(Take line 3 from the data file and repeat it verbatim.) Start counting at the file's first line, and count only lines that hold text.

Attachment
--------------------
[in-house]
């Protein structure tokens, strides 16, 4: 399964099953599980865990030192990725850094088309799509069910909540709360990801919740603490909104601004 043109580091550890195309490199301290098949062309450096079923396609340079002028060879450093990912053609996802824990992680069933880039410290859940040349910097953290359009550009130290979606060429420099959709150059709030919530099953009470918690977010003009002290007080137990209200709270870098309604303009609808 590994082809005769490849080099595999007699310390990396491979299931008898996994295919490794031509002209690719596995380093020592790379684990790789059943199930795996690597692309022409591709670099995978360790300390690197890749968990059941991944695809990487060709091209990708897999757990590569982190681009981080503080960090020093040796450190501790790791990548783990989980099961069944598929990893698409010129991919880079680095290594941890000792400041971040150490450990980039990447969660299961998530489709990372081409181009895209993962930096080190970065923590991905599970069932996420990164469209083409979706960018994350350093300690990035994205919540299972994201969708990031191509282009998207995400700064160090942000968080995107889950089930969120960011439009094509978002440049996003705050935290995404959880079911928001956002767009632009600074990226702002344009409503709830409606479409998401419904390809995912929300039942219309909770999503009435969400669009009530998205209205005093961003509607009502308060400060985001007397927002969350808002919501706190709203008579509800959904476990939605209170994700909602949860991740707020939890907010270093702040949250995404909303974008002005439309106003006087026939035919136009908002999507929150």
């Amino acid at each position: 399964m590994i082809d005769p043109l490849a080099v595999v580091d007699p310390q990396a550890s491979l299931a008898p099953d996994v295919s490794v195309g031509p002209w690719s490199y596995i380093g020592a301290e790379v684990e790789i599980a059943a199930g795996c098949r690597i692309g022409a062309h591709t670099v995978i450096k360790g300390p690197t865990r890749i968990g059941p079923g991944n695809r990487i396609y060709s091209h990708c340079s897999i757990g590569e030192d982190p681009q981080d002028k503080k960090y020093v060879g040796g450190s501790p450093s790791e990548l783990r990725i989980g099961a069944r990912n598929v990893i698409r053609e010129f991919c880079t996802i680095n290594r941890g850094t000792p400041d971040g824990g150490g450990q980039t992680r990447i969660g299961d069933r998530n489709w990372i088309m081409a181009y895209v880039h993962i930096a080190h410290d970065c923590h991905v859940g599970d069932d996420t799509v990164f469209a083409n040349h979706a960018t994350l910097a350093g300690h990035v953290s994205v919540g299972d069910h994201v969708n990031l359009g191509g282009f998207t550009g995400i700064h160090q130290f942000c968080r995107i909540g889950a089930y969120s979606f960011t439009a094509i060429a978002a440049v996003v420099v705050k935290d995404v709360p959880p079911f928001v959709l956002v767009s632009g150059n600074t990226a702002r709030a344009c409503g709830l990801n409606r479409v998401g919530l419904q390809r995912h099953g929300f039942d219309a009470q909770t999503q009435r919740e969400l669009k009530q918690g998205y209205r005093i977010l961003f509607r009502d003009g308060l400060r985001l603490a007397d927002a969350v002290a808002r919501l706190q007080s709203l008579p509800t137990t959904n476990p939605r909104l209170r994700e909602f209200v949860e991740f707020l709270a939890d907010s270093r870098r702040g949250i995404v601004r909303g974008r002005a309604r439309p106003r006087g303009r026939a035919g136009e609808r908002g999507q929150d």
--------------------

């Amino acid at each position: 399964m590994i082809d005769p043109l490849a080099v595999v580091d007699p310390q990396a550890s491979l299931a008898p099953d996994v295919s490794v195309g031509p002209w690719s490199y596995i380093g020592a301290e790379v684990e790789i599980a059943a199930g795996c098949r690597i692309g022409a062309h591709t670099v995978i450096k360790g300390p690197t865990r890749i968990g059941p079923g991944n695809r990487i396609y060709s091209h990708c340079s897999i757990g590569e030192d982190p681009q981080d002028k503080k960090y020093v060879g040796g450190s501790p450093s790791e990548l783990r990725i989980g099961a069944r990912n598929v990893i698409r053609e010129f991919c880079t996802i680095n290594r941890g850094t000792p400041d971040g824990g150490g450990q980039t992680r990447i969660g299961d069933r998530n489709w990372i088309m081409a181009y895209v880039h993962i930096a080190h410290d970065c923590h991905v859940g599970d069932d996420t799509v990164f469209a083409n040349h979706a960018t994350l910097a350093g300690h990035v953290s994205v919540g299972d069910h994201v969708n990031l359009g191509g282009f998207t550009g995400i700064h160090q130290f942000c968080r995107i909540g889950a089930y969120s979606f960011t439009a094509i060429a978002a440049v996003v420099v705050k935290d995404v709360p959880p079911f928001v959709l956002v767009s632009g150059n600074t990226a702002r709030a344009c409503g709830l990801n409606r479409v998401g919530l419904q390809r995912h099953g929300f039942d219309a009470q909770t999503q009435r919740e969400l669009k009530q918690g998205y209205r005093i977010l961003f509607r009502d003009g308060l400060r985001l603490a007397d927002a969350v002290a808002r919501l706190q007080s709203l008579p509800t137990t959904n476990p939605r909104l209170r994700e909602f209200v949860e991740f707020l709270a939890d907010s270093r870098r702040g949250i995404v601004r909303g974008r002005a309604r439309p106003r006087g303009r026939a035919g136009e609808r908002g999507q929150d």